Will wear numbers for a 5.0 V8 be double those of a 2.5 I4?

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Dec 5, 2002
Given the same oil capacity, is there a correlation between displacement and/or the number of pistons/crank bearings and wear rates? -Mike P
It would seem like there should be additional ppm of metal in the oil, maybe not double though. Also does gearing affect wear rate? For example, my 350 Caprice has the trailer/performance gears, 3.42's. Compared to a base model with maybe 2.56's I am turning an additional 400 rpm on the highway.
Because the 5.0 has twice the displacement and twice as many pistons as the 2.5, that wouldn't actually mean the wear will be linear. You may see more wear, but engine design has a lot to do with it. Does the 2.5 rev higher? What is the total bearing surface for each engine? What is the power / displacement? V8s and I4s have very diferent wear patterns as well. You may see more iron wear in the v8 and more lead wear in the 4. OHC and OHV engines wear much differently too. Also the applcation would dictate most of the wear. For example, the I4 may be in a Ranger with a 5 speed that is driven by a careless teen. Frequently lugged and run up to a redline of 6K. The Ranger may be driven a full throttle when stone cold. The V8 may be in a Grand Marque (sp?) and driven by a little old lady, max engine speed of 1800 RPM. The little old lady always warms up the car and goes for long enough rides to sufficiently burn off the moisture and fuel. So its very hard to say how engines wear compared to differnt makes and types. The best way to pattern is to evaluate only identical engines. Then evaluate the driving conditions.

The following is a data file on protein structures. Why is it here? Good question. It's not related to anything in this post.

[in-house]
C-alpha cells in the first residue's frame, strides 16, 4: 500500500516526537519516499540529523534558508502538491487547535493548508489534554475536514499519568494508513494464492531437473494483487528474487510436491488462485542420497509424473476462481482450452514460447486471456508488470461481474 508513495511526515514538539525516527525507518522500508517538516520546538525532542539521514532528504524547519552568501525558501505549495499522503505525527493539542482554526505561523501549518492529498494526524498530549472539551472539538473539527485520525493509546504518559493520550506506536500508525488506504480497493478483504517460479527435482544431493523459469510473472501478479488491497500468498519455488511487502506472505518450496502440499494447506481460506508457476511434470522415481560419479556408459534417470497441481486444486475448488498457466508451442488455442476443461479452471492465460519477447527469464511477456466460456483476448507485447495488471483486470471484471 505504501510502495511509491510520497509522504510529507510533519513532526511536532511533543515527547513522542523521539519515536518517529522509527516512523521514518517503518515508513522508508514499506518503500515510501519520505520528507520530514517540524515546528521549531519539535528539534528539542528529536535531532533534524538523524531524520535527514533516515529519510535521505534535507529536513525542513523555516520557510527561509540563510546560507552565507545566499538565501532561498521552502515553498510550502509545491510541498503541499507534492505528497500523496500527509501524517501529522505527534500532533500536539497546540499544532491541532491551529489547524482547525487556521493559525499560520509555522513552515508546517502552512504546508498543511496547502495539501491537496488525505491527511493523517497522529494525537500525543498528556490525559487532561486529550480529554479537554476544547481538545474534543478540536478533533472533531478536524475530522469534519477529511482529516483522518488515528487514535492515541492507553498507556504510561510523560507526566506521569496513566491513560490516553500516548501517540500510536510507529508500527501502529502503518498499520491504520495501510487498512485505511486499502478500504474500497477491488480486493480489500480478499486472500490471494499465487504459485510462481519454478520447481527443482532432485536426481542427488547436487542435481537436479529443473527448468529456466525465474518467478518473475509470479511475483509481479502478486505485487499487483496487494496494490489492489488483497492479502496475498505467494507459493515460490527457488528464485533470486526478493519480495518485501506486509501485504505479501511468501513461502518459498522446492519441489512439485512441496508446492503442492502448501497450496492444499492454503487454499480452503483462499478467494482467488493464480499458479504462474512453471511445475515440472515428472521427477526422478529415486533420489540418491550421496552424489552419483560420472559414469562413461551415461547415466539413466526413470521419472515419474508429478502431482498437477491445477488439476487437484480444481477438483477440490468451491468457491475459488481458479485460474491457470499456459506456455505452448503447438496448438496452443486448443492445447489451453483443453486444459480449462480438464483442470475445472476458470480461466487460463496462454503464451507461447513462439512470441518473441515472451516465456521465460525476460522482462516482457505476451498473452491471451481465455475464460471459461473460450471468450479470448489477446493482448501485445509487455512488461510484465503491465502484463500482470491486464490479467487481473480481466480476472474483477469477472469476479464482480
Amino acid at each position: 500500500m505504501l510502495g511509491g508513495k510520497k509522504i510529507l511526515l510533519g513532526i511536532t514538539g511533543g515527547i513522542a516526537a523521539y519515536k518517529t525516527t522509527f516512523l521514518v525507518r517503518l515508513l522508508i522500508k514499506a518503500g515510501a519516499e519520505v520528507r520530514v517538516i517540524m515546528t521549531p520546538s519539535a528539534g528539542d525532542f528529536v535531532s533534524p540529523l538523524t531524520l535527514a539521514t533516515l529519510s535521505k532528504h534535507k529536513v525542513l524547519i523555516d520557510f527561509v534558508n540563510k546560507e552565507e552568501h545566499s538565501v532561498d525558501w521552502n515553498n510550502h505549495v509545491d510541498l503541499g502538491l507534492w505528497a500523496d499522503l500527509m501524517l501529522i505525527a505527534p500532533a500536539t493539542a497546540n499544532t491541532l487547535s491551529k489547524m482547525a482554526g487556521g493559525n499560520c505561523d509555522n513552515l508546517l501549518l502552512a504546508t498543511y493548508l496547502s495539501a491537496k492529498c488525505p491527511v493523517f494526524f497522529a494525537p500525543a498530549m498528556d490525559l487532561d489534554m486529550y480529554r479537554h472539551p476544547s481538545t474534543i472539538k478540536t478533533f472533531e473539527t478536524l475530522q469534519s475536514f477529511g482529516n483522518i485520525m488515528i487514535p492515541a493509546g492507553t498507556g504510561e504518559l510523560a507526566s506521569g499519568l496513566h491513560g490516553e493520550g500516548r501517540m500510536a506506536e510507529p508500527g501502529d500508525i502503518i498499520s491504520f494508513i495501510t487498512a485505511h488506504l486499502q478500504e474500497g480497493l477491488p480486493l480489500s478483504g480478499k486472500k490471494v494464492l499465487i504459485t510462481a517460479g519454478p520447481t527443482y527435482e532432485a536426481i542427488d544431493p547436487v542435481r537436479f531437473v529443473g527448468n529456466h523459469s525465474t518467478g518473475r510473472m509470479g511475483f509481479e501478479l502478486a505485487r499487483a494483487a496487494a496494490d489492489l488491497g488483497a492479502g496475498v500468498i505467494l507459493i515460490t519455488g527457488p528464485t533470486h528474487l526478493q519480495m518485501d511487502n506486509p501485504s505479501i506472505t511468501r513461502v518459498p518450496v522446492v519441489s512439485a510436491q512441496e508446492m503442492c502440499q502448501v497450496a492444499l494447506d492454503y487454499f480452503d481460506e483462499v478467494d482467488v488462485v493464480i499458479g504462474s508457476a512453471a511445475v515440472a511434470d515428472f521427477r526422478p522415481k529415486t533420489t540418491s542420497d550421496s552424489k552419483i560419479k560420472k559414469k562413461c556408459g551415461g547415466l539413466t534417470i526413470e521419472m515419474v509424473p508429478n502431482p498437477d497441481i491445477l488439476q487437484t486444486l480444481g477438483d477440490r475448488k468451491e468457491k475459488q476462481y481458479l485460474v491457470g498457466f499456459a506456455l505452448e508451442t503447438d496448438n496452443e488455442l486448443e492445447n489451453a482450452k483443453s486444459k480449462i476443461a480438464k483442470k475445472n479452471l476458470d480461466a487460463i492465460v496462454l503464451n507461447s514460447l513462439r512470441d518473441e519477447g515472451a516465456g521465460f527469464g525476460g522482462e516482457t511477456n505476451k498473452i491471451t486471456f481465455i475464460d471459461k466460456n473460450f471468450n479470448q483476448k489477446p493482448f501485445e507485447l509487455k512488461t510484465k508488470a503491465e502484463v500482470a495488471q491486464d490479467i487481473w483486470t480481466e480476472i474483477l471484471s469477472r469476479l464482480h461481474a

No, The wear metals must be compared to other engines in that same family. Their is not a direct linear correlation to wear based on engine displacement or number of cylinders. Now fuel dilution, oxidation and nitration might well be different. I have seen Lexus V8's running cheap oil show much lower wear metals then V6's made by other manufactures and some 4 cylinders as well. THe engines design and material selection in combination with the companys assembly standards has more to do with wear metal then the displacement or number of cylinders. If you have a poor engine design combined with cheap materials and average to poor quality control you end up with an engine that throws wear metals like crazy even with the best oils. It would not be fair to compare that type of engine to another brand of engine! You would have to compare it to like engines from the same manufacture of identical or simalr design.
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